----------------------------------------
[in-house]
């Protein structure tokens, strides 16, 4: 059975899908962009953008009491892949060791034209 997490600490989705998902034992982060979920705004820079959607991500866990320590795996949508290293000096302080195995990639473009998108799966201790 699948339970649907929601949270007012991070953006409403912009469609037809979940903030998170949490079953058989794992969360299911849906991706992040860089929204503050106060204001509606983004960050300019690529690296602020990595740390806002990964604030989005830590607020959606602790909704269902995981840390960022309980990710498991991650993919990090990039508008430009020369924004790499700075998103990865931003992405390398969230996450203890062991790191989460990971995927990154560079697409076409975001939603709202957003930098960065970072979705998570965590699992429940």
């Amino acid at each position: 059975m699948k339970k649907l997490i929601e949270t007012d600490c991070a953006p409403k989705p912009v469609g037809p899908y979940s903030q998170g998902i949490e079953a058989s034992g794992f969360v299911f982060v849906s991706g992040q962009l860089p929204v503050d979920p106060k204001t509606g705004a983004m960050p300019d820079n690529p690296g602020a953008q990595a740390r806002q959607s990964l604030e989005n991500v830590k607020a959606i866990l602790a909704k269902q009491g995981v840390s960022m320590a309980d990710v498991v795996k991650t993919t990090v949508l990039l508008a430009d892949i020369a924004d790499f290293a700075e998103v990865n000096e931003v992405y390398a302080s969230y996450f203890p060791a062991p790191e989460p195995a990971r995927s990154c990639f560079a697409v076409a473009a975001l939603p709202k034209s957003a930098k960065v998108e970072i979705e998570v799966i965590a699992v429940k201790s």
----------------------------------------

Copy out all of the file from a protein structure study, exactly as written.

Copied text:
[in-house]
């Protein structure tokens, strides 16, 4: 059975899908962009953008009491892949060791034209 997490600490989705998902034992982060979920705004820079959607991500866990320590795996949508290293000096302080195995990639473009998108799966201790 699948339970649907929601949270007012991070953006409403912009469609037809979940903030998170949490079953058989794992969360299911849906991706992040860089929204503050106060204001509606983004960050300019690529690296602020990595740390806002990964604030989005830590607020959606602790909704269902995981840390960022309980990710498991991650993919990090990039508008430009020369924004790499700075998103990865931003992405390398969230996450203890062991790191989460990971995927990154560079697409076409975001939603709202957003930098960065970072979705998570965590699992429940």
């Amino acid at each position: 059975m699948k339970k649907l997490i929601e949270t007012d600490c991070a953006p409403k989705p912009v469609g037809p899908y979940s903030q998170g998902i949490e079953a058989s034992g794992f969360v299911f982060v849906s991706g992040q962009l860089p929204v503050d979920p106060k204001t509606g705004a983004m960050p300019d820079n690529p690296g602020a953008q990595a740390r806002q959607s990964l604030e989005n991500v830590k607020a959606i866990l602790a909704k269902q009491g995981v840390s960022m320590a309980d990710v498991v795996k991650t993919t990090v949508l990039l508008a430009d892949i020369a924004d790499f290293a700075e998103v990865n000096e931003v992405y390398a302080s969230y996450f203890p060791a062991p790191e989460p195995a990971r995927s990154c990639f560079a697409v076409a473009a975001l939603p709202k034209s957003a930098k960065v998108e970072i979705e998570v799966i965590a699992v429940k201790s």